Sunday, November 12, 2023

On Our Virtual Route 66 This Week: On the Week That Was

Our team pulled together the latest on our "Virtual Route 66" With thoughts on the United States, Ukraine, and Gaza courtesy of the Economist, Financial Times, The Bulwark, France24, Heather Cox Richardson, the Coop Scoop, and others as we look forward to the continued privilege to serve: 

The long war

Is Ukraine’s counter-offensive over?

The Economist’s war tracker suggests it is drawing to a close

🔴 Live: Arab and Muslim leaders reject Israeli ‘self-defence’ claims, fighting intensifies near Gaza hospitals
Arab and Muslim leaders at an emergency summit in Riyadh on Saturday slammed Israel’s "barbaric" actions and rejected Israeli claims that it is acting in "self-defence" in Gaza. Their call for an immediate…
Israel-Gaza war, Europe and antisemitism, Sanchez's deal with Spain separatists, Meloni's break-up

One month after the massacre of some fourteen-hundred civilians in Israel, it is Palestinians bearing the brunt of a response that has killed more than...

November 6, 2023

By Marc Cooper

The revolving door to the bottom levels of Middle East Hell has once again been flung wide open. This time by the barbaric murder of 1400 Israeli civilians and the taking of 300 others as hostages by the Islamic fundamentalist terror outfit known as Hamas. The murderous religious zealots immediately retreated after their acts of butchery and did not stand to fight the powerful IDF.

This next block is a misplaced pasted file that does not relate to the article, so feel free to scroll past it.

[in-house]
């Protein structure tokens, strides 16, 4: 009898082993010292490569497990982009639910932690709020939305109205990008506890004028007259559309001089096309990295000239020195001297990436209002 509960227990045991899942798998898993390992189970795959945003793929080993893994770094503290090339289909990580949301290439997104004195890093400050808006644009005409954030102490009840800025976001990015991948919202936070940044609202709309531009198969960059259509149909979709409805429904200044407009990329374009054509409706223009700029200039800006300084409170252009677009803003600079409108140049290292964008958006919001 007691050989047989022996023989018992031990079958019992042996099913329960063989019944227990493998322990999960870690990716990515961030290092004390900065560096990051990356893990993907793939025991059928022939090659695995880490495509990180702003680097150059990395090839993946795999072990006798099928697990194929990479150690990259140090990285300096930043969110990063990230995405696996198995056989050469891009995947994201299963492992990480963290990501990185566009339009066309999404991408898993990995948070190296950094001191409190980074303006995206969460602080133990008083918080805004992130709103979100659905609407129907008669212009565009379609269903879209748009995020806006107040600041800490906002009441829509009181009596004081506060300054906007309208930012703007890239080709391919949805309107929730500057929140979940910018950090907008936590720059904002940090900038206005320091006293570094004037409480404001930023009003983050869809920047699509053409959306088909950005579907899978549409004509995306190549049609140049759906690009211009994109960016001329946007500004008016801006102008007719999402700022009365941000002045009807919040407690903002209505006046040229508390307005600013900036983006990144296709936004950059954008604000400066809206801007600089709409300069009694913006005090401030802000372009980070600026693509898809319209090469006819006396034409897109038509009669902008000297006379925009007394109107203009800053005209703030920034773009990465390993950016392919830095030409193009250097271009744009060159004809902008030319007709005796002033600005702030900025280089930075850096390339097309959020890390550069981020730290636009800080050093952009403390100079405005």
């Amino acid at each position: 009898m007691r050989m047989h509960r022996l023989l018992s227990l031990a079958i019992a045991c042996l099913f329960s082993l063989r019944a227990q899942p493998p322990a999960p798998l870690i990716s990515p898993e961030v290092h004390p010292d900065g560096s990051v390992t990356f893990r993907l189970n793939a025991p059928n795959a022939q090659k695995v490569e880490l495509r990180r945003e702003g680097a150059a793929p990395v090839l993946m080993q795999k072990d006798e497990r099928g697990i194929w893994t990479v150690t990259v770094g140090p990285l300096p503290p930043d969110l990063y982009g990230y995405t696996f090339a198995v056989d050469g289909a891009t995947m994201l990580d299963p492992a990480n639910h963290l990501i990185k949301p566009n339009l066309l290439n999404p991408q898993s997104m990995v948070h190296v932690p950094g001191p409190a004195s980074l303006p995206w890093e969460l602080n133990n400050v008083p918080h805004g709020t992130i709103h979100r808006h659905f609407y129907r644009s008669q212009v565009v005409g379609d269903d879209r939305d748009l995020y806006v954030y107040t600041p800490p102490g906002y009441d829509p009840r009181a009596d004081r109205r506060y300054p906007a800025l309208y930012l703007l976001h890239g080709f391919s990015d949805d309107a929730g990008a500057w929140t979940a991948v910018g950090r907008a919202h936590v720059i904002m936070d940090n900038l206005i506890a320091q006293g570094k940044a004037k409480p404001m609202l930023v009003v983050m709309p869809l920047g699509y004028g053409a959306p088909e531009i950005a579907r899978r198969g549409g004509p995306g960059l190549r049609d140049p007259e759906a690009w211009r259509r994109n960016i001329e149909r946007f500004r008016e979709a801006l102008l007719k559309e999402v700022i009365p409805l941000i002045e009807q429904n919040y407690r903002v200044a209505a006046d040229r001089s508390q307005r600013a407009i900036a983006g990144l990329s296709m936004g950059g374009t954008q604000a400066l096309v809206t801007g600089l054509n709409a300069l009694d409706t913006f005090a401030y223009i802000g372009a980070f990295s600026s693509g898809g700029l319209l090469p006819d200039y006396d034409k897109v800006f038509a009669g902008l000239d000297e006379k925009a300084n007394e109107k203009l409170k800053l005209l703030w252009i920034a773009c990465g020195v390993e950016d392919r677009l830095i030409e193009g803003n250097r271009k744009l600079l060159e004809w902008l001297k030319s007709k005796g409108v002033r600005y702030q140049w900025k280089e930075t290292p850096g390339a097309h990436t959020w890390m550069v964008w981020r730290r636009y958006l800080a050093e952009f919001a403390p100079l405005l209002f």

But once that door was flung open it is the Israelis who came barreling back with enough fire power to light up a continent and who now have the momentum against a much weaker enemy and who are now doubling and tripling down on atrocities. War crimes met with war crimes.

The closest analogy to the current and escalating Israeli invasion of Gaza would be the Russian assault on the city of Mariupol in Ukraine. Mass destruction. Inhuman carnage. The flattening of apartment houses full of civilians.  A hail of bombs and bullets.  Parades of tanks firing at will. One ton bombs dropped in densely packed Palestinian refugee camps killing and wounding hundreds – including scores of children…a de facto war crime.  Ten thousand dead Palestinians so far including 4000 children.  More than 1.4 million Palestinians forcibly displaced.  The unbelievably crass and heartless statement by Israeli authorities that the southern edge of Gaza where Israel is ordering people to take refuge is NOT a safe area but just a “safer” one.   A hospital in the south has already been hit by Israeli air strikes.

And like the Russians, even a little nuclear saber rattling.  Israeli Prime Minister Netanyahu suspended until “further notice” Sunday one of his cabinet members who had publicly floated the idea of using nuclear weapons to wipe out Gaza (a curious statement from a government that never confirms it is, indeed, nuclear-armed).

Meanwhile, the Israelis on Sunday blacked out all telecom and web communications in Gaza making it that more difficult for an already impoverished and rootless population to blindly stumble out of the way of bombs, rockets and artillery shelling.  Israel has also occasionally bombed the one road that leads from Gaza City in the north to the “safer” south.  And Israel has periodically cut the road blocking any hope of safe passage.